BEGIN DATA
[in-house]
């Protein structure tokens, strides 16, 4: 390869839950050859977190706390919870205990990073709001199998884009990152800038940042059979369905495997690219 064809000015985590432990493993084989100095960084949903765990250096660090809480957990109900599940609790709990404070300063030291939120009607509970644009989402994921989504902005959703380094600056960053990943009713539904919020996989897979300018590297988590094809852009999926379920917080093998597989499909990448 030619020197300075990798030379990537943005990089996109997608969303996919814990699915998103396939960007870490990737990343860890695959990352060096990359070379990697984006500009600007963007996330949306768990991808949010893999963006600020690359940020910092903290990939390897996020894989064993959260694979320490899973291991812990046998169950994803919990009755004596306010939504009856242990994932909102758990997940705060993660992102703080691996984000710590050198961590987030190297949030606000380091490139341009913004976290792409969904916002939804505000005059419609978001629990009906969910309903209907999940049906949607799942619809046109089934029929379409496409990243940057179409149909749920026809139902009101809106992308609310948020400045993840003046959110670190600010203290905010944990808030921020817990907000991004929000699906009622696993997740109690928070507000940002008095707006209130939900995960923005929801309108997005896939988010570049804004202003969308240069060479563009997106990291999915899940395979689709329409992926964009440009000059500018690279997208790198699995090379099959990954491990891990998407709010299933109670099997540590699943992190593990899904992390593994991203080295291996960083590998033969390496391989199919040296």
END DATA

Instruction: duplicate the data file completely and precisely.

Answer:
[in-house]
């Protein structure tokens, strides 16, 4: 390869839950050859977190706390919870205990990073709001199998884009990152800038940042059979369905495997690219 064809000015985590432990493993084989100095960084949903765990250096660090809480957990109900599940609790709990404070300063030291939120009607509970644009989402994921989504902005959703380094600056960053990943009713539904919020996989897979300018590297988590094809852009999926379920917080093998597989499909990448 030619020197300075990798030379990537943005990089996109997608969303996919814990699915998103396939960007870490990737990343860890695959990352060096990359070379990697984006500009600007963007996330949306768990991808949010893999963006600020690359940020910092903290990939390897996020894989064993959260694979320490899973291991812990046998169950994803919990009755004596306010939504009856242990994932909102758990997940705060993660992102703080691996984000710590050198961590987030190297949030606000380091490139341009913004976290792409969904916002939804505000005059419609978001629990009906969910309903209907999940049906949607799942619809046109089934029929379409496409990243940057179409149909749920026809139902009101809106992308609310948020400045993840003046959110670190600010203290905010944990808030921020817990907000991004929000699906009622696993997740109690928070507000940002008095707006209130939900995960923005929801309108997005896939988010570049804004202003969308240069060479563009997106990291999915899940395979689709329409992926964009440009000059500018690279997208790198699995090379099959990954491990891990998407709010299933109670099997540590699943992190593990899904992390593994991203080295291996960083590998033969390496391989199919040296």